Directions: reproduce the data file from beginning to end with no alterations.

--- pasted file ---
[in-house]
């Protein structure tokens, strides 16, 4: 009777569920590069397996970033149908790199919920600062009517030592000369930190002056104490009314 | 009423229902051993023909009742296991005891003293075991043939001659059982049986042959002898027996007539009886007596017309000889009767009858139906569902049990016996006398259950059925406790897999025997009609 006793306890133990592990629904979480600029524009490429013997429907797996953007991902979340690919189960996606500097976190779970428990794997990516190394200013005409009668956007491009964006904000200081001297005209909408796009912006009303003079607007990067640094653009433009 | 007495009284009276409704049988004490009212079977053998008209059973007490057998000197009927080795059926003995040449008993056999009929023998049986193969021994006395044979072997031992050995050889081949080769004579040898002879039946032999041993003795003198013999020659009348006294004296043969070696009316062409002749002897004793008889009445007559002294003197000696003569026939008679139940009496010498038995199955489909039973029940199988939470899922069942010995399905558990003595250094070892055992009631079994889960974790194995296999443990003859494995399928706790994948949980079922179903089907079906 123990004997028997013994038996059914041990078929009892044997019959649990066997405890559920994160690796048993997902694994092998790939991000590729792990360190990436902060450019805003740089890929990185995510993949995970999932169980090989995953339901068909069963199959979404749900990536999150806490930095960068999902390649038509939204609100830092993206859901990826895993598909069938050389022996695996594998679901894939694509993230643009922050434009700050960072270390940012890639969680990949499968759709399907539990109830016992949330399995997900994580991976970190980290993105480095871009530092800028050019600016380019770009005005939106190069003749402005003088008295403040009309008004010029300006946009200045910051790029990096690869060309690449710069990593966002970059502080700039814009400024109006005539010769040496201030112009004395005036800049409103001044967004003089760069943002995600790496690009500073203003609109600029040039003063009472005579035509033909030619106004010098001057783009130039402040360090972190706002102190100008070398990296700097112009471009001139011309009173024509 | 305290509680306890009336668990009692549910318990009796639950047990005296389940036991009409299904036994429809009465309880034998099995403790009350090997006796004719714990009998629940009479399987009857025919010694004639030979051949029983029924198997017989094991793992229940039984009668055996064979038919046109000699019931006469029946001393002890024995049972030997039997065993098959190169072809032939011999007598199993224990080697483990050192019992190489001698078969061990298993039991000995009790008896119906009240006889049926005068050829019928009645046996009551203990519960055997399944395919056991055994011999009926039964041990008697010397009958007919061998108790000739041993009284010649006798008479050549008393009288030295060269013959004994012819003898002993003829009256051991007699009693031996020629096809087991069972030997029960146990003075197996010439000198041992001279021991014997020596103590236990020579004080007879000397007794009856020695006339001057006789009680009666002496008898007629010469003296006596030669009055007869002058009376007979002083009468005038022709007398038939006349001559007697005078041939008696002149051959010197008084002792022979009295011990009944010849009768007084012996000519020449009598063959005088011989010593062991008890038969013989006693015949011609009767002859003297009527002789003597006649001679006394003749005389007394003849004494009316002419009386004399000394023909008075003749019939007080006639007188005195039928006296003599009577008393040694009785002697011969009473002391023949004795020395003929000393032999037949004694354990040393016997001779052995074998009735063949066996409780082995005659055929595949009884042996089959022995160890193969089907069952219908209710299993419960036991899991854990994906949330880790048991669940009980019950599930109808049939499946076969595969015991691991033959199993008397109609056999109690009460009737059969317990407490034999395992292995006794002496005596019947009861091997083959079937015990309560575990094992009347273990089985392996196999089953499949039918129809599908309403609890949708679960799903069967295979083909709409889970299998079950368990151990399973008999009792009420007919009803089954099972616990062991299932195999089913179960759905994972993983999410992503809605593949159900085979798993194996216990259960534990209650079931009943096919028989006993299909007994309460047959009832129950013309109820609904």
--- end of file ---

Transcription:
[in-house]
């Protein structure tokens, strides 16, 4: 009777569920590069397996970033149908790199919920600062009517030592000369930190002056104490009314 | 009423229902051993023909009742296991005891003293075991043939001659059982049986042959002898027996007539009886007596017309000889009767009858139906569902049990016996006398259950059925406790897999025997009609 006793306890133990592990629904979480600029524009490429013997429907797996953007991902979340690919189960996606500097976190779970428990794997990516190394200013005409009668956007491009964006904000200081001297005209909408796009912006009303003079607007990067640094653009433009 | 007495009284009276409704049988004490009212079977053998008209059973007490057998000197009927080795059926003995040449008993056999009929023998049986193969021994006395044979072997031992050995050889081949080769004579040898002879039946032999041993003795003198013999020659009348006294004296043969070696009316062409002749002897004793008889009445007559002294003197000696003569026939008679139940009496010498038995199955489909039973029940199988939470899922069942010995399905558990003595250094070892055992009631079994889960974790194995296999443990003859494995399928706790994948949980079922179903089907079906 123990004997028997013994038996059914041990078929009892044997019959649990066997405890559920994160690796048993997902694994092998790939991000590729792990360190990436902060450019805003740089890929990185995510993949995970999932169980090989995953339901068909069963199959979404749900990536999150806490930095960068999902390649038509939204609100830092993206859901990826895993598909069938050389022996695996594998679901894939694509993230643009922050434009700050960072270390940012890639969680990949499968759709399907539990109830016992949330399995997900994580991976970190980290993105480095871009530092800028050019600016380019770009005005939106190069003749402005003088008295403040009309008004010029300006946009200045910051790029990096690869060309690449710069990593966002970059502080700039814009400024109006005539010769040496201030112009004395005036800049409103001044967004003089760069943002995600790496690009500073203003609109600029040039003063009472005579035509033909030619106004010098001057783009130039402040360090972190706002102190100008070398990296700097112009471009001139011309009173024509 | 305290509680306890009336668990009692549910318990009796639950047990005296389940036991009409299904036994429809009465309880034998099995403790009350090997006796004719714990009998629940009479399987009857025919010694004639030979051949029983029924198997017989094991793992229940039984009668055996064979038919046109000699019931006469029946001393002890024995049972030997039997065993098959190169072809032939011999007598199993224990080697483990050192019992190489001698078969061990298993039991000995009790008896119906009240006889049926005068050829019928009645046996009551203990519960055997399944395919056991055994011999009926039964041990008697010397009958007919061998108790000739041993009284010649006798008479050549008393009288030295060269013959004994012819003898002993003829009256051991007699009693031996020629096809087991069972030997029960146990003075197996010439000198041992001279021991014997020596103590236990020579004080007879000397007794009856020695006339001057006789009680009666002496008898007629010469003296006596030669009055007869002058009376007979002083009468005038022709007398038939006349001559007697005078041939008696002149051959010197008084002792022979009295011990009944010849009768007084012996000519020449009598063959005088011989010593062991008890038969013989006693015949011609009767002859003297009527002789003597006649001679006394003749005389007394003849004494009316002419009386004399000394023909008075003749019939007080006639007188005195039928006296003599009577008393040694009785002697011969009473002391023949004795020395003929000393032999037949004694354990040393016997001779052995074998009735063949066996409780082995005659055929595949009884042996089959022995160890193969089907069952219908209710299993419960036991899991854990994906949330880790048991669940009980019950599930109808049939499946076969595969015991691991033959199993008397109609056999109690009460009737059969317990407490034999395992292995006794002496005596019947009861091997083959079937015990309560575990094992009347273990089985392996196999089953499949039918129809599908309403609890949708679960799903069967295979083909709409889970299998079950368990151990399973008999009792009420007919009803089954099972616990062991299932195999089913179960759905994972993983999410992503809605593949159900085979798993194996216990259960534990209650079931009943096919028989006993299909007994309460047959009832129950013309109820609904």